Anger at Sure Start threats to Ashfield centres
Councillors in Ashfield have hit out at county council leaders for failing to protect Sure Start children's centres against mass closures.
By refusing to commit to keeping the centres open, the ruling Conservative group on Nottinghamshire County Council could put 58 Ofsted-approved centres at risk across the county, including 12 in Ashfield and neighbouring Mansfield, which provide free, safe and professional childcare to deprived families.
In a stormy full county council meeting the motion, proposed by Councillor Tom Hollis, of Ashfield Independents, pledged to protect all centres across Nottinghamshire, but was denied.
Coun Hollis (pictured) said: “I’m absolutely furious, they are quite frankly trying to pull the wool over people’s eyes. It’s very clear they want to close them.”
He said if the leaders do not pledge to save them 11 out of the 12 local centres are likely to close.
He added: “They are great value for money and hardly cost the council anything. They only cost around £3,000 a year each and it’s one of the best things the council does.
“How we look after the poorest and most vulnerable in our society is a mark of a decent council.”
“These children’s centres are a lifeline to struggling children and families from poorer backgrounds.
“In places like Medway in Kent the council recently voted to create four ‘superhubs’ by axing 19 centres.
“Most people I have spoken to could not imagine not being able to just pop to a centre nearby. Instead they could face a 45-minute bus journey with a baby.”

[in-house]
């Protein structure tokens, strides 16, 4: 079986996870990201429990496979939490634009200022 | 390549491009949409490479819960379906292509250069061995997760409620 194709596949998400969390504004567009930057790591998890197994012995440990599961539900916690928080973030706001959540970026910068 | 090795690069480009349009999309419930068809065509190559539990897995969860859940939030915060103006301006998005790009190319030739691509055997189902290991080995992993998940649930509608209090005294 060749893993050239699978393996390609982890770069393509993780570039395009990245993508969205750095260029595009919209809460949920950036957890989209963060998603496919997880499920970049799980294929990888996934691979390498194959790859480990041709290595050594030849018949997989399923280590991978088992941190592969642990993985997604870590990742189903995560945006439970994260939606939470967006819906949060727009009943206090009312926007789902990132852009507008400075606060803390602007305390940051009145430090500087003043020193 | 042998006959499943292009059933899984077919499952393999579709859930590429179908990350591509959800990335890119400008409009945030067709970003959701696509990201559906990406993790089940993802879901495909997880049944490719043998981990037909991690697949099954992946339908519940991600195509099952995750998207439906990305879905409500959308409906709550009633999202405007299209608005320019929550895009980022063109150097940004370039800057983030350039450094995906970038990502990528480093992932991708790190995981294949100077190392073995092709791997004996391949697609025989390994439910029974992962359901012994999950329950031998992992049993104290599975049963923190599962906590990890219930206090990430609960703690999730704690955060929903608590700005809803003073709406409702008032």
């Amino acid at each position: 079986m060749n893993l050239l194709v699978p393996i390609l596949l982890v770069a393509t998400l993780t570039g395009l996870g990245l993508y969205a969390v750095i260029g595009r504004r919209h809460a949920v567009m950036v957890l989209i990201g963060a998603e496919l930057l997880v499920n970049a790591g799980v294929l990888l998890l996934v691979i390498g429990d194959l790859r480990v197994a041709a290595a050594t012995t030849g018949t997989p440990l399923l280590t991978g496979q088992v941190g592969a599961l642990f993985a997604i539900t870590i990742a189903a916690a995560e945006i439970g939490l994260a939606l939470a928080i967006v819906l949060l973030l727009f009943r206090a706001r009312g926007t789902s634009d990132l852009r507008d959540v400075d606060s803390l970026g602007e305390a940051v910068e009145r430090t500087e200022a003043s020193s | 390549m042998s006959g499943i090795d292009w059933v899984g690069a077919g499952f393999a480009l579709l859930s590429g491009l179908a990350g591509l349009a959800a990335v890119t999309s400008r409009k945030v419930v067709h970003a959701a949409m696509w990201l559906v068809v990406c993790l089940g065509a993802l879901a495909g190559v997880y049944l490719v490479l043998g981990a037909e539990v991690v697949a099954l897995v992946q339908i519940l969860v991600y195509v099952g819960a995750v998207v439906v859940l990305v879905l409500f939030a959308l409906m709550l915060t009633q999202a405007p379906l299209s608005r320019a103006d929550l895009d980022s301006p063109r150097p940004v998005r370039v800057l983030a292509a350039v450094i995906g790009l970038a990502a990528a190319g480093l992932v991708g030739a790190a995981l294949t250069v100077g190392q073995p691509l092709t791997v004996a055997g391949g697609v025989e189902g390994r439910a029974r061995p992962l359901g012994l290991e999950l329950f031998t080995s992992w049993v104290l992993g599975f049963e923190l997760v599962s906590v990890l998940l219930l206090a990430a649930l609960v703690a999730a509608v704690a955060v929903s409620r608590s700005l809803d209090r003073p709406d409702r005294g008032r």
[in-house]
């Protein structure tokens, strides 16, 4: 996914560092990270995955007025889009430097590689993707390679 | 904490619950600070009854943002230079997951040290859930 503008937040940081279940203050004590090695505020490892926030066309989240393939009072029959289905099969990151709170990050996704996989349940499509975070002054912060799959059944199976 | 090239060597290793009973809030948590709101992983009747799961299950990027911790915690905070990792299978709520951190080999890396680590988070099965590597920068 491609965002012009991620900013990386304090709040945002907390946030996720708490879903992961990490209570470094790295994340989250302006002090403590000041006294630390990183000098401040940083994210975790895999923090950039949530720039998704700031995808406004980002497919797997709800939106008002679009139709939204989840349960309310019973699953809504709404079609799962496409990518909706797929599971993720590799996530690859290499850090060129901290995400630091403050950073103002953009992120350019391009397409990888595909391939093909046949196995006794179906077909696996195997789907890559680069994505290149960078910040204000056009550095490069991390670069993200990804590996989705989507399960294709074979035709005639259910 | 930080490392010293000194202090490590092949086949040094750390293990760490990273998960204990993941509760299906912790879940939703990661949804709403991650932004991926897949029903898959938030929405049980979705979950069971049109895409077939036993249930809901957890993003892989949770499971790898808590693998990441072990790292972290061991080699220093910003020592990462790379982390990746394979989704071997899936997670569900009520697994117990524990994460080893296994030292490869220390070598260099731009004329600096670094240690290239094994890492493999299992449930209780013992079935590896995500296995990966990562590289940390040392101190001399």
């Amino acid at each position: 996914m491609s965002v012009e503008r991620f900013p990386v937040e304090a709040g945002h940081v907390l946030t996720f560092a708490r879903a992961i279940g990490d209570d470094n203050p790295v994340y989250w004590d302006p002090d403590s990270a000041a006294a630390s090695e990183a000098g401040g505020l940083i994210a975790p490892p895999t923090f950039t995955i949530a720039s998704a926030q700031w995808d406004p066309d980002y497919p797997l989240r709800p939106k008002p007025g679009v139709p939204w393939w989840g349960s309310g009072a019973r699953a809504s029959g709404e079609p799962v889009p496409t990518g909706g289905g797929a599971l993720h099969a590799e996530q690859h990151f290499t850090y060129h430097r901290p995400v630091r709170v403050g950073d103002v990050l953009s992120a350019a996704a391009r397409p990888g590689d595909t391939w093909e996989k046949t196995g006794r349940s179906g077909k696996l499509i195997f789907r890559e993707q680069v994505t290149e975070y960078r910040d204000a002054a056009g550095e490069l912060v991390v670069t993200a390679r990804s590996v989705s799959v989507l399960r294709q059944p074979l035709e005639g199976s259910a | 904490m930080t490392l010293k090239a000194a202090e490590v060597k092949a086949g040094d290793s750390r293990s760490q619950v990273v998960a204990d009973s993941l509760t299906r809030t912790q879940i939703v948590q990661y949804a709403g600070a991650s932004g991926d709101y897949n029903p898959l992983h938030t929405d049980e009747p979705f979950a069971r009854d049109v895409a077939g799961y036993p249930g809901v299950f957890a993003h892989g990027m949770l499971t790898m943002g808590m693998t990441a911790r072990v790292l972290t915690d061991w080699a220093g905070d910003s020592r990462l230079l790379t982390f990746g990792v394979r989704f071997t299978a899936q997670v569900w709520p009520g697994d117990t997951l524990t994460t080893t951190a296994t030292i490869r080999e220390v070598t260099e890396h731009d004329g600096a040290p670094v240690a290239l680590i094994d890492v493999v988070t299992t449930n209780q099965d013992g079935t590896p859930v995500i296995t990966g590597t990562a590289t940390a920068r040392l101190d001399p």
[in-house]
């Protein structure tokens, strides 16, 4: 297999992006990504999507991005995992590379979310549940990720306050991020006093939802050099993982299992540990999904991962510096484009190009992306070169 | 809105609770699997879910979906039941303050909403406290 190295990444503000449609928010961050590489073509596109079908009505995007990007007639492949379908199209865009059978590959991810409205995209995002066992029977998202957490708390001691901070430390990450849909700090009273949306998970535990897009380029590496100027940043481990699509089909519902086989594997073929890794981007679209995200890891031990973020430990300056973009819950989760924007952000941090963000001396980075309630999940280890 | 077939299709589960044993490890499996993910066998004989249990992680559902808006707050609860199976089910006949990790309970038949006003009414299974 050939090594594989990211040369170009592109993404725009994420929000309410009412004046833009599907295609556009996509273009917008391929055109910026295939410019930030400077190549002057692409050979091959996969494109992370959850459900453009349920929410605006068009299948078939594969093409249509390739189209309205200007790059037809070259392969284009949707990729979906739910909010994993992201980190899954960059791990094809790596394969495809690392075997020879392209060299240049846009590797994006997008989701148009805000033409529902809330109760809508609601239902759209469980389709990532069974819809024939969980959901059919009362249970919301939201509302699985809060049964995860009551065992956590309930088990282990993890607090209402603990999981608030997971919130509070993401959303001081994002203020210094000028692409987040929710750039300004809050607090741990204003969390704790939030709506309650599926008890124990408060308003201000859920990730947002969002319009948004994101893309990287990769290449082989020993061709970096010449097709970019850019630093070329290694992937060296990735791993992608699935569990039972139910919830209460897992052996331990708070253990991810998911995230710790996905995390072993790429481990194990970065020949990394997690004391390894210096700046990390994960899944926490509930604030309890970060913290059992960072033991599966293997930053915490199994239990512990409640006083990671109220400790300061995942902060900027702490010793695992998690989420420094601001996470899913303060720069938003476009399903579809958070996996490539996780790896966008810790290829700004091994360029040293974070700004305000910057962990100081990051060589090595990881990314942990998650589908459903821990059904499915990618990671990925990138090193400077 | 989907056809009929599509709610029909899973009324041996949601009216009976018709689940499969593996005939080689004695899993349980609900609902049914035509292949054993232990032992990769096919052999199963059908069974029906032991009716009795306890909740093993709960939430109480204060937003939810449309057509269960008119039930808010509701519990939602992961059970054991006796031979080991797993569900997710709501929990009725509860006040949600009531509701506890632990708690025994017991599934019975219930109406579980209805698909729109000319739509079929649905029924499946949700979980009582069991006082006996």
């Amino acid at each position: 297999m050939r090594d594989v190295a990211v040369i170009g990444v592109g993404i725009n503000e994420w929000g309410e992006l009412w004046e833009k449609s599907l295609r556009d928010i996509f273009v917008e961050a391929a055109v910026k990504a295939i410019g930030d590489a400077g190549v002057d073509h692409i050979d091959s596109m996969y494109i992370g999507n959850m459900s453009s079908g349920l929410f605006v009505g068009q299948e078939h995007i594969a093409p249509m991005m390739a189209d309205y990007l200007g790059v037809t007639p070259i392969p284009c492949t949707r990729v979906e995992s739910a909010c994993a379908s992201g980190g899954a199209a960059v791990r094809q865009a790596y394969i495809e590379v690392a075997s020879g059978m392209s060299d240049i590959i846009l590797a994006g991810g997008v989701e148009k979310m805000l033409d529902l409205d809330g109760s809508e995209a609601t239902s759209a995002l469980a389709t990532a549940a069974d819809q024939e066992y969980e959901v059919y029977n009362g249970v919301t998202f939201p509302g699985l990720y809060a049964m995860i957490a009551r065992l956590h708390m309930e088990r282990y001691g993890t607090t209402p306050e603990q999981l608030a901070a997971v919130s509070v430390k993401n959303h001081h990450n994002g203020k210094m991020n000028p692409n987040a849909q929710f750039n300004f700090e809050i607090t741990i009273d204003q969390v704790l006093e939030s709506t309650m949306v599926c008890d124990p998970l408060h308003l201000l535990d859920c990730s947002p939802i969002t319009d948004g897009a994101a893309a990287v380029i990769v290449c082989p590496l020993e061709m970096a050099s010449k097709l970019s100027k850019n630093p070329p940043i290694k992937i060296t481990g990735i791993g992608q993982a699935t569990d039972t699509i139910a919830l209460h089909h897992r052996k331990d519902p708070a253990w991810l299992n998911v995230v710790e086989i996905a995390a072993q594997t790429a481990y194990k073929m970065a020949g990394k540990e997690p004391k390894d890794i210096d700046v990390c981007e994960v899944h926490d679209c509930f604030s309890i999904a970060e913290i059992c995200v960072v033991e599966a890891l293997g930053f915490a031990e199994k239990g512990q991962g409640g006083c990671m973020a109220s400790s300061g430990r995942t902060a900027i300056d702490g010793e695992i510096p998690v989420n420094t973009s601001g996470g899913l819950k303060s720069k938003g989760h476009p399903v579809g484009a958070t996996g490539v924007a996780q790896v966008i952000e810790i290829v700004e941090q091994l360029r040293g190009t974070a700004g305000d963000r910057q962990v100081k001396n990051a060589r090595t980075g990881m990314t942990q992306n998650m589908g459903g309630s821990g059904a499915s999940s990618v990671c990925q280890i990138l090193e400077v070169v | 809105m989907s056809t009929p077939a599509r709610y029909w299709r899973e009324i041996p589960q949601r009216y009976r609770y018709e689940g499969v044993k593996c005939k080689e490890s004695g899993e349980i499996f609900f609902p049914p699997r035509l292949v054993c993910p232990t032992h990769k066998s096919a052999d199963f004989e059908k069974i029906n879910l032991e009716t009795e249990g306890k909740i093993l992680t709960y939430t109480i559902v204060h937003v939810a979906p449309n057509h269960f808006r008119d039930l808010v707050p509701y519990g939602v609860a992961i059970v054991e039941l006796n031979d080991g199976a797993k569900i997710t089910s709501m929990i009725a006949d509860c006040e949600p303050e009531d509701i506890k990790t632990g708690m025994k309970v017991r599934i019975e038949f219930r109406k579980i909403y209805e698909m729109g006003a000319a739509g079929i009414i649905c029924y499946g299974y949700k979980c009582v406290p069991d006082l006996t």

Across the country more than 350 Sure Start centres have closed since 2010. It was set up by the Labour government in the 1990s to help children from disadvantaged backgrounds before they started school.
The children’s centres provide a variety of services including day care, health care and nutrition and parent and toddler sessions for families with children under the age of five.
Councillor Helen Ann Smith supported the motion and said in her area the Sure Start centre serves some of the most in need people in the county from Skegby, Stanton Hill and Teversal.
She said: “If this were to close, it would devastate our community and that is why we want to change council policy and put a marker down that these services need to be protected and enhanced.
“We don’t want to scaremonger – but the fact remains that there is a real threat we could lose centres like this forever. We don’t want to sleepwalk into a situation where these centres are under threat.”